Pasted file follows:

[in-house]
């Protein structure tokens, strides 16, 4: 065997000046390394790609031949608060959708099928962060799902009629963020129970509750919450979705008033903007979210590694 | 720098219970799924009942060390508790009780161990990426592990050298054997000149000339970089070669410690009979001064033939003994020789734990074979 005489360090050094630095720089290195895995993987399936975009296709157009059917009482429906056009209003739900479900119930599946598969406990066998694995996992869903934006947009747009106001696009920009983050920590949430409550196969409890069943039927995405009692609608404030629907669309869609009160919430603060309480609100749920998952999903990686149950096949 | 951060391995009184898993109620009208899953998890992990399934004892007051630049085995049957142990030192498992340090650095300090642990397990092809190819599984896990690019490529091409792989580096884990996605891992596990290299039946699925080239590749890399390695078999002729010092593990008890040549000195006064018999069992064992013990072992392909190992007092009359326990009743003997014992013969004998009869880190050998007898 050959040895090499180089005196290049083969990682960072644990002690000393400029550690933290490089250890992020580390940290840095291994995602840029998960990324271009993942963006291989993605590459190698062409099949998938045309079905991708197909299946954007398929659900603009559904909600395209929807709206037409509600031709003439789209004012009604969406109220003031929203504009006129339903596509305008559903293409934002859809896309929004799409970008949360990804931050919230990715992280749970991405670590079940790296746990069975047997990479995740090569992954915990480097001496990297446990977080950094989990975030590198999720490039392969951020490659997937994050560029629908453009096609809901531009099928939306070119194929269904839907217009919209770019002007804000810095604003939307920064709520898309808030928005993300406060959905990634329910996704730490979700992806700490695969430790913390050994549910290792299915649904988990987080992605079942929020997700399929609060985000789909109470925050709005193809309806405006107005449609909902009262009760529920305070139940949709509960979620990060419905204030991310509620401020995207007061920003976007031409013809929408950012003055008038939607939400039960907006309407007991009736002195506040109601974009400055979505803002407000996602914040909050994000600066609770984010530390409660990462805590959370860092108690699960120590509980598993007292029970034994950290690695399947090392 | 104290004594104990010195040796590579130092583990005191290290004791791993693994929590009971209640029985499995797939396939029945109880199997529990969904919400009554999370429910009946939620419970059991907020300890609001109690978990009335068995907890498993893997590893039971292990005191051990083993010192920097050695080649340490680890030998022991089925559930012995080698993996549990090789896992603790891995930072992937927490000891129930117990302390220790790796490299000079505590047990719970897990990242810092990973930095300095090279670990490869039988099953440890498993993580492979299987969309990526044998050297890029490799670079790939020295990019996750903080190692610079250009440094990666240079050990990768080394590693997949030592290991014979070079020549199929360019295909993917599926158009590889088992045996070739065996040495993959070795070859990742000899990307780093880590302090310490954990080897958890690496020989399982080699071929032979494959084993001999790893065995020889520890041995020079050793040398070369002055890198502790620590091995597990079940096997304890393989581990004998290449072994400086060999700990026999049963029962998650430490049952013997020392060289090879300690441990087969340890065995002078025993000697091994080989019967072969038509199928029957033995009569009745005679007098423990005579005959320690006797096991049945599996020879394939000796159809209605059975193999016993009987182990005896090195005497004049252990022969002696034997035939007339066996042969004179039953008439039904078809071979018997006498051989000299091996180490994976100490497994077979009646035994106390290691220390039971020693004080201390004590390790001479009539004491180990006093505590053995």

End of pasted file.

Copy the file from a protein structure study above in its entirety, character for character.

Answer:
[in-house]
């Protein structure tokens, strides 16, 4: 065997000046390394790609031949608060959708099928962060799902009629963020129970509750919450979705008033903007979210590694 | 720098219970799924009942060390508790009780161990990426592990050298054997000149000339970089070669410690009979001064033939003994020789734990074979 005489360090050094630095720089290195895995993987399936975009296709157009059917009482429906056009209003739900479900119930599946598969406990066998694995996992869903934006947009747009106001696009920009983050920590949430409550196969409890069943039927995405009692609608404030629907669309869609009160919430603060309480609100749920998952999903990686149950096949 | 951060391995009184898993109620009208899953998890992990399934004892007051630049085995049957142990030192498992340090650095300090642990397990092809190819599984896990690019490529091409792989580096884990996605891992596990290299039946699925080239590749890399390695078999002729010092593990008890040549000195006064018999069992064992013990072992392909190992007092009359326990009743003997014992013969004998009869880190050998007898 050959040895090499180089005196290049083969990682960072644990002690000393400029550690933290490089250890992020580390940290840095291994995602840029998960990324271009993942963006291989993605590459190698062409099949998938045309079905991708197909299946954007398929659900603009559904909600395209929807709206037409509600031709003439789209004012009604969406109220003031929203504009006129339903596509305008559903293409934002859809896309929004799409970008949360990804931050919230990715992280749970991405670590079940790296746990069975047997990479995740090569992954915990480097001496990297446990977080950094989990975030590198999720490039392969951020490659997937994050560029629908453009096609809901531009099928939306070119194929269904839907217009919209770019002007804000810095604003939307920064709520898309808030928005993300406060959905990634329910996704730490979700992806700490695969430790913390050994549910290792299915649904988990987080992605079942929020997700399929609060985000789909109470925050709005193809309806405006107005449609909902009262009760529920305070139940949709509960979620990060419905204030991310509620401020995207007061920003976007031409013809929408950012003055008038939607939400039960907006309407007991009736002195506040109601974009400055979505803002407000996602914040909050994000600066609770984010530390409660990462805590959370860092108690699960120590509980598993007292029970034994950290690695399947090392 | 104290004594104990010195040796590579130092583990005191290290004791791993693994929590009971209640029985499995797939396939029945109880199997529990969904919400009554999370429910009946939620419970059991907020300890609001109690978990009335068995907890498993893997590893039971292990005191051990083993010192920097050695080649340490680890030998022991089925559930012995080698993996549990090789896992603790891995930072992937927490000891129930117990302390220790790796490299000079505590047990719970897990990242810092990973930095300095090279670990490869039988099953440890498993993580492979299987969309990526044998050297890029490799670079790939020295990019996750903080190692610079250009440094990666240079050990990768080394590693997949030592290991014979070079020549199929360019295909993917599926158009590889088992045996070739065996040495993959070795070859990742000899990307780093880590302090310490954990080897958890690496020989399982080699071929032979494959084993001999790893065995020889520890041995020079050793040398070369002055890198502790620590091995597990079940096997304890393989581990004998290449072994400086060999700990026999049963029962998650430490049952013997020392060289090879300690441990087969340890065995002078025993000697091994080989019967072969038509199928029957033995009569009745005679007098423990005579005959320690006797096991049945599996020879394939000796159809209605059975193999016993009987182990005896090195005497004049252990022969002696034997035939007339066996042969004179039953008439039904078809071979018997006498051989000299091996180490994976100490497994077979009646035994106390290691220390039971020693004080201390004590390790001479009539004491180990006093505590053995």